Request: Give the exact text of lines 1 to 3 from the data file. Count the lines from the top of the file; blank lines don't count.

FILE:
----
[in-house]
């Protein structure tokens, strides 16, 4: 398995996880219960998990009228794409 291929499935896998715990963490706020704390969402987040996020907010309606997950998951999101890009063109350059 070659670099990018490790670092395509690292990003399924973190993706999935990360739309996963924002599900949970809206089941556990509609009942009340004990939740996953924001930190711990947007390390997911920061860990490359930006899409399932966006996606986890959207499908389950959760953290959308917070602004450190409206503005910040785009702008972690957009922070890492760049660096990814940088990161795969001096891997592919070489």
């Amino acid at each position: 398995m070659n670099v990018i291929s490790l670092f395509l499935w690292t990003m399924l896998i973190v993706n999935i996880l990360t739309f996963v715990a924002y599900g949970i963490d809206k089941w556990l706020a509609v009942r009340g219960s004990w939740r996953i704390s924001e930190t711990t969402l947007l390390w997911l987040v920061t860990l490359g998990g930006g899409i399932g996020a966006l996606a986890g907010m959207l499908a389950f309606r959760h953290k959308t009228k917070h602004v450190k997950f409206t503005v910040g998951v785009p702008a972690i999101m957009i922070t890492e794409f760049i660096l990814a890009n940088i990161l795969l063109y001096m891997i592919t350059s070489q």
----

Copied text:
[in-house]
């Protein structure tokens, strides 16, 4: 398995996880219960998990009228794409 291929499935896998715990963490706020704390969402987040996020907010309606997950998951999101890009063109350059 070659670099990018490790670092395509690292990003399924973190993706999935990360739309996963924002599900949970809206089941556990509609009942009340004990939740996953924001930190711990947007390390997911920061860990490359930006899409399932966006996606986890959207499908389950959760953290959308917070602004450190409206503005910040785009702008972690957009922070890492760049660096990814940088990161795969001096891997592919070489």
């Amino acid at each position: 398995m070659n670099v990018i291929s490790l670092f395509l499935w690292t990003m399924l896998i973190v993706n999935i996880l990360t739309f996963v715990a924002y599900g949970i963490d809206k089941w556990l706020a509609v009942r009340g219960s004990w939740r996953i704390s924001e930190t711990t969402l947007l390390w997911l987040v920061t860990l490359g998990g930006g899409i399932g996020a966006l996606a986890g907010m959207l499908a389950f309606r959760h953290k959308t009228k917070h602004v450190k997950f409206t503005v910040g998951v785009p702008a972690i999101m957009i922070t890492e794409f760049i660096l990814a890009n940088i990161l795969l063109y001096m891997i592919t350059s070489q």